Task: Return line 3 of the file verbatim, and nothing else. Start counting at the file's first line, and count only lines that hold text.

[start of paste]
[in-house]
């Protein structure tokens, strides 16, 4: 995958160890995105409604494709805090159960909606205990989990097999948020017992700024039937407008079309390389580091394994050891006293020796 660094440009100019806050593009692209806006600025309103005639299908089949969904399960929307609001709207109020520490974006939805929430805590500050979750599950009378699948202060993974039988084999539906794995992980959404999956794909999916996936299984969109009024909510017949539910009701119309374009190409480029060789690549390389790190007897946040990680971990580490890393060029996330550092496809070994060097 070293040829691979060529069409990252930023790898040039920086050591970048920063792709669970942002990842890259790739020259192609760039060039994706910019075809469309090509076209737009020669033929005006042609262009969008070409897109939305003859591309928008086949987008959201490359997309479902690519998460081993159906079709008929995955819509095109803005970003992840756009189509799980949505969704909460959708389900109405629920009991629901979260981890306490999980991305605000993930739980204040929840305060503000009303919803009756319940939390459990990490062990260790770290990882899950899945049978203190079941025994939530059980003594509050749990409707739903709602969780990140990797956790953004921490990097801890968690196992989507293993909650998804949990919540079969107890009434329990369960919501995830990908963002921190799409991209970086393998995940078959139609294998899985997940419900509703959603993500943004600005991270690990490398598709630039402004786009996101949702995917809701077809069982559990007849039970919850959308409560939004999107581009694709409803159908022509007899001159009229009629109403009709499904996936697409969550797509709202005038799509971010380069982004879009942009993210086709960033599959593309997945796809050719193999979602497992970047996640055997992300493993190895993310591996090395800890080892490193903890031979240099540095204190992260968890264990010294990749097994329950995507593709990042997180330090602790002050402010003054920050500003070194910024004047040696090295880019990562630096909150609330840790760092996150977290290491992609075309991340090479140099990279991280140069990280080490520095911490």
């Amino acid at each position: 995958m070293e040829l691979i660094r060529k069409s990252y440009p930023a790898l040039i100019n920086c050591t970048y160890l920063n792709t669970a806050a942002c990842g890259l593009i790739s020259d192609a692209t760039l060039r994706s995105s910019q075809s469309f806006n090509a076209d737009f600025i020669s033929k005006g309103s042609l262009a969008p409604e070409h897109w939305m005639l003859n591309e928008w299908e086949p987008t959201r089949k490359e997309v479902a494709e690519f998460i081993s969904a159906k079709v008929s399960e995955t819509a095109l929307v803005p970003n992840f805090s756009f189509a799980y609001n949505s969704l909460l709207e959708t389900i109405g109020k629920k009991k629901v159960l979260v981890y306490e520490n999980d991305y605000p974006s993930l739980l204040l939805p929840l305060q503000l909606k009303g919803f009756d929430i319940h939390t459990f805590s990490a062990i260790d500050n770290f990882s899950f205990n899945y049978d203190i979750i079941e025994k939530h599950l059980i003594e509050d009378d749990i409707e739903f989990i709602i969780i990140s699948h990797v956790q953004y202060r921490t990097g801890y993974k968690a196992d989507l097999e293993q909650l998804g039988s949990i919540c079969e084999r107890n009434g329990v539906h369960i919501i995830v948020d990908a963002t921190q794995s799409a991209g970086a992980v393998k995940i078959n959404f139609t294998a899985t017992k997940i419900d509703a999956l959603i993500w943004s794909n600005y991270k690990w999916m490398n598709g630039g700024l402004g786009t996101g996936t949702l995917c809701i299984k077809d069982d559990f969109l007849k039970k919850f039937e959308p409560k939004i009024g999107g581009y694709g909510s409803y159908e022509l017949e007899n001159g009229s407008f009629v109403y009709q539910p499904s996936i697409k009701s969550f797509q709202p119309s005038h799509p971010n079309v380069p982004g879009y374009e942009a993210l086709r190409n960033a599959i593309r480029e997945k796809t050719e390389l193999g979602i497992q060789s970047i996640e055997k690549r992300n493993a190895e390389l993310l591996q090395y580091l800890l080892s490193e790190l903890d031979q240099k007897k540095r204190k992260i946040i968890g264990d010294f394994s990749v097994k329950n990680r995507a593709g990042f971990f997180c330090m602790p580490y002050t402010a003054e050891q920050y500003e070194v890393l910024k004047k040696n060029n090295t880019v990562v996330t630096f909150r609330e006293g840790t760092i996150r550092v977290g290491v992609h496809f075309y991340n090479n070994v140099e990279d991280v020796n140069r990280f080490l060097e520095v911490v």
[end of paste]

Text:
């Amino acid at each position: 995958m070293e040829l691979i660094r060529k069409s990252y440009p930023a790898l040039i100019n920086c050591t970048y160890l920063n792709t669970a806050a942002c990842g890259l593009i790739s020259d192609a692209t760039l060039r994706s995105s910019q075809s469309f806006n090509a076209d737009f600025i020669s033929k005006g309103s042609l262009a969008p409604e070409h897109w939305m005639l003859n591309e928008w299908e086949p987008t959201r089949k490359e997309v479902a494709e690519f998460i081993s969904a159906k079709v008929s399960e995955t819509a095109l929307v803005p970003n992840f805090s756009f189509a799980y609001n949505s969704l909460l709207e959708t389900i109405g109020k629920k009991k629901v159960l979260v981890y306490e520490n999980d991305y605000p974006s993930l739980l204040l939805p929840l305060q503000l909606k009303g919803f009756d929430i319940h939390t459990f805590s990490a062990i260790d500050n770290f990882s899950f205990n899945y049978d203190i979750i079941e025994k939530h599950l059980i003594e509050d009378d749990i409707e739903f989990i709602i969780i990140s699948h990797v956790q953004y202060r921490t990097g801890y993974k968690a196992d989507l097999e293993q909650l998804g039988s949990i919540c079969e084999r107890n009434g329990v539906h369960i919501i995830v948020d990908a963002t921190q794995s799409a991209g970086a992980v393998k995940i078959n959404f139609t294998a899985t017992k997940i419900d509703a999956l959603i993500w943004s794909n600005y991270k690990w999916m490398n598709g630039g700024l402004g786009t996101g996936t949702l995917c809701i299984k077809d069982d559990f969109l007849k039970k919850f039937e959308p409560k939004i009024g999107g581009y694709g909510s409803y159908e022509l017949e007899n001159g009229s407008f009629v109403y009709q539910p499904s996936i697409k009701s969550f797509q709202p119309s005038h799509p971010n079309v380069p982004g879009y374009e942009a993210l086709r190409n960033a599959i593309r480029e997945k796809t050719e390389l193999g979602i497992q060789s970047i996640e055997k690549r992300n493993a190895e390389l993310l591996q090395y580091l800890l080892s490193e790190l903890d031979q240099k007897k540095r204190k992260i946040i968890g264990d010294f394994s990749v097994k329950n990680r995507a593709g990042f971990f997180c330090m602790p580490y002050t402010a003054e050891q920050y500003e070194v890393l910024k004047k040696n060029n090295t880019v990562v996330t630096f909150r609330e006293g840790t760092i996150r550092v977290g290491v992609h496809f075309y991340n090479n070994v140099e990279d991280v020796n140069r990280f080490l060097e520095v911490v």